Should Ferguson hold his position in Toronto, the GM likely to replace him in the daily rumor mill is Florida's Jacques Martin.

Martin had as much GM experience as Hull when he wrested control of the Florida Panthers from Mike Keenan. His team is once again free-falling through November. Going into the weekend, the Panthers were 0-4 in games in which they were tied after two periods and have been outscored 30-14 in the third period. Goaltender Tomas Vokoun (acquired from Nashville last June) made it clear in on-the-record comments that the team doesn't work very hard. That could be an indictment of Martin the coach rather than Martin the GM, but that's part of the problem when one man does both jobs: There's no one else to blame.

Already there are rumors that Florida captain Oli Jokinen is being shopped. They are being denied by both Martin and owner Alan Cohen, but Jokinen is one of the few marketable players the Panthers have and he's also gone some 600 games without a playoff appearance, something that doesn't sit well with him. Something has to give in Florida and what makes Martin a likely candidate is Cohen. The Panthers owner has a history of knee-jerk and often questionable decisions and is not above making change simply for the sake of making change.

On the block?

At first glance, it appears veteran defenseman Jay McKee is in trouble in St. Louis. He's had injury problems since he signed a four-year $16 million contract two seasons ago, and was a recent healthy scratch, a decision that did not sit well with him. That and the stunningly good play of 19-year old David Perron has led to speculation that McKee is on the trade block and might be heading back to Buffalo for winger Max Afinogenov.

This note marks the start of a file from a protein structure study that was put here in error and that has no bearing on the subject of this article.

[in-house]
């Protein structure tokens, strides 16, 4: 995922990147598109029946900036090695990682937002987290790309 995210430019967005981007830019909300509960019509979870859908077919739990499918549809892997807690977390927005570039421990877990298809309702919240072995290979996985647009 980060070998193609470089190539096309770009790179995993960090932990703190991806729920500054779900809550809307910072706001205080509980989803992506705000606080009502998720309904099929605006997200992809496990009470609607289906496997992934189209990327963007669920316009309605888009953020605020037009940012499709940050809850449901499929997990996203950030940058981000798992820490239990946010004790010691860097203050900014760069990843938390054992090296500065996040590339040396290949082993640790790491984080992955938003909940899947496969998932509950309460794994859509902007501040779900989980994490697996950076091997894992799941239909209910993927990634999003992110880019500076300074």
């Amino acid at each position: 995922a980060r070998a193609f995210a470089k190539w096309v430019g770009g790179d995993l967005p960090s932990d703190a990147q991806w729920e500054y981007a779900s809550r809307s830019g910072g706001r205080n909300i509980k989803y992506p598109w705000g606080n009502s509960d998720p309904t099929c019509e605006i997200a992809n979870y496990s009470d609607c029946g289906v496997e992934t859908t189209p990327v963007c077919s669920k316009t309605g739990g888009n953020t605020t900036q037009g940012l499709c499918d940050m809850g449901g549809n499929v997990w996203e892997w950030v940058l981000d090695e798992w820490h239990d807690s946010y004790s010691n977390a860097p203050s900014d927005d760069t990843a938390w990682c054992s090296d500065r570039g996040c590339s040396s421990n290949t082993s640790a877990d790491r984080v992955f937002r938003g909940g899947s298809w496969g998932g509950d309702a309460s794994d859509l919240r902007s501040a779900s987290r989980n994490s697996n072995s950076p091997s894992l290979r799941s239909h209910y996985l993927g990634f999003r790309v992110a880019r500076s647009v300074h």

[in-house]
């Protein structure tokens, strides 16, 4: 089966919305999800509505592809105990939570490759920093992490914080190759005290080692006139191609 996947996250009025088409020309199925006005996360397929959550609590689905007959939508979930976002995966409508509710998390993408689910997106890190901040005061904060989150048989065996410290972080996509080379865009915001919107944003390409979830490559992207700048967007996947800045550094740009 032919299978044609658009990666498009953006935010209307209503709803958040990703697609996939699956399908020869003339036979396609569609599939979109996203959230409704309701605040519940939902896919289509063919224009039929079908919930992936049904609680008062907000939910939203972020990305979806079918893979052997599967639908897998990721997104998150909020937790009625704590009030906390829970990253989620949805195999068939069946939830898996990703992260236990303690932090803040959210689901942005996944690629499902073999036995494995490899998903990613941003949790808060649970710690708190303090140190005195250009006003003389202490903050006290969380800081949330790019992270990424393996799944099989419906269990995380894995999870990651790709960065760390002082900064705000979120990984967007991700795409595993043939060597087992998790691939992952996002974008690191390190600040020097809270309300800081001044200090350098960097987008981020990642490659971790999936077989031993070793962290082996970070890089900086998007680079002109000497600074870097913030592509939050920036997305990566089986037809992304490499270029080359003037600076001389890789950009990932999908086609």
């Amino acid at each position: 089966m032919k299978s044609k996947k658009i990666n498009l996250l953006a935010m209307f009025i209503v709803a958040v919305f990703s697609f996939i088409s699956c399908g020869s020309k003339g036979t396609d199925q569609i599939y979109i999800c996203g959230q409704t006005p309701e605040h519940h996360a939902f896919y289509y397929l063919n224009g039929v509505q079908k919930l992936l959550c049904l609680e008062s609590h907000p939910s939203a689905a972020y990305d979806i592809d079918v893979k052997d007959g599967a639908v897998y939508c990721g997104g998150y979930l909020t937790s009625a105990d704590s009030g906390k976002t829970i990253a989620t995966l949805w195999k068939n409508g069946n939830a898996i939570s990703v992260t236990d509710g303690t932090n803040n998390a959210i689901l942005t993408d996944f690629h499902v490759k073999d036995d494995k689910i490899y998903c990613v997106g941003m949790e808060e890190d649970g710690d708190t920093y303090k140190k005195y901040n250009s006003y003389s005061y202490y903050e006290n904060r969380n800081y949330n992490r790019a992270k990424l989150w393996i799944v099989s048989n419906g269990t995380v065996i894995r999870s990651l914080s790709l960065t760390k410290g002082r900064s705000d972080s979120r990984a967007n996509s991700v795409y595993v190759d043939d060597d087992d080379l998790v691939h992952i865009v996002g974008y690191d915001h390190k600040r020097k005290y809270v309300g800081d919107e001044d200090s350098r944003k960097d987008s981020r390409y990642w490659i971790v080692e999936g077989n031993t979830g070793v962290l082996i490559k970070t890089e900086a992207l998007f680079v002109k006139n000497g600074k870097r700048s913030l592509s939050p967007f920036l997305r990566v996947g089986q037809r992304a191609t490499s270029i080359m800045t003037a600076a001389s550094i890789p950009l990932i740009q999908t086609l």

Afinogenov is fast falling out of favor with fans in Buffalo. His horrible plus-minus (it's been as high as -10 recently) and penchant for brutal giveaways has caused coach Lindy Ruff to take him off the team's No.1 line. Still, Blues President John Davidson labeled the rumor a "complete fabrication" and it's not hard to see why.

In recent weeks, St. Louis coach Andy Murray has made healthy scratches of three of his top-six defensemen, and each time that player has come back with a renewed focus and better play. The Blues might like to get out from under McKee's contract, but it's not likely to be this season. The team is hustling to stay above .500 and Perron, who has now passed the 10-games played mark and can no longer be sent back to junior hockey, needs a mentor to help show him the NHL way.

Murray, by his own admission, has been "all over" Perron to stay focused, something that is extremely difficult for a young player getting his first taste of the NHL. McKee is one of the game's better defensive defensemen and his experience can help in that regard.

Parting shot

Much was made of the fact that the NHL scheduled five games on Hall of Fame induction night and that one of them involved Wayne Gretzky, who won four Stanley Cups with Mark Messier in Edmonton, but couldn't attend the ceremony that inducted Messier, Ron Francis, Al MacInnis, Scott Stevens and builder Jim Gregory because he was coaching the Coyotes that night.

The Great One should have booked a red eye. Messier ran so far over his allotted four minutes that Gretzky might have caught the post-speech festivities.

The teary speech lasted close to 20 minutes and while the crowd obviously respected Messier and his accomplishments, he pushed the show to nearly two and a half hours, leaving people hungry, in need or relief and, judging by the fidgeting of some in the audience, a little bored, to boot.

Hey, Mess, in relative terms the New York Rangers' 54-year Stanley Cup drought that you ended seemed to take longer than your speech.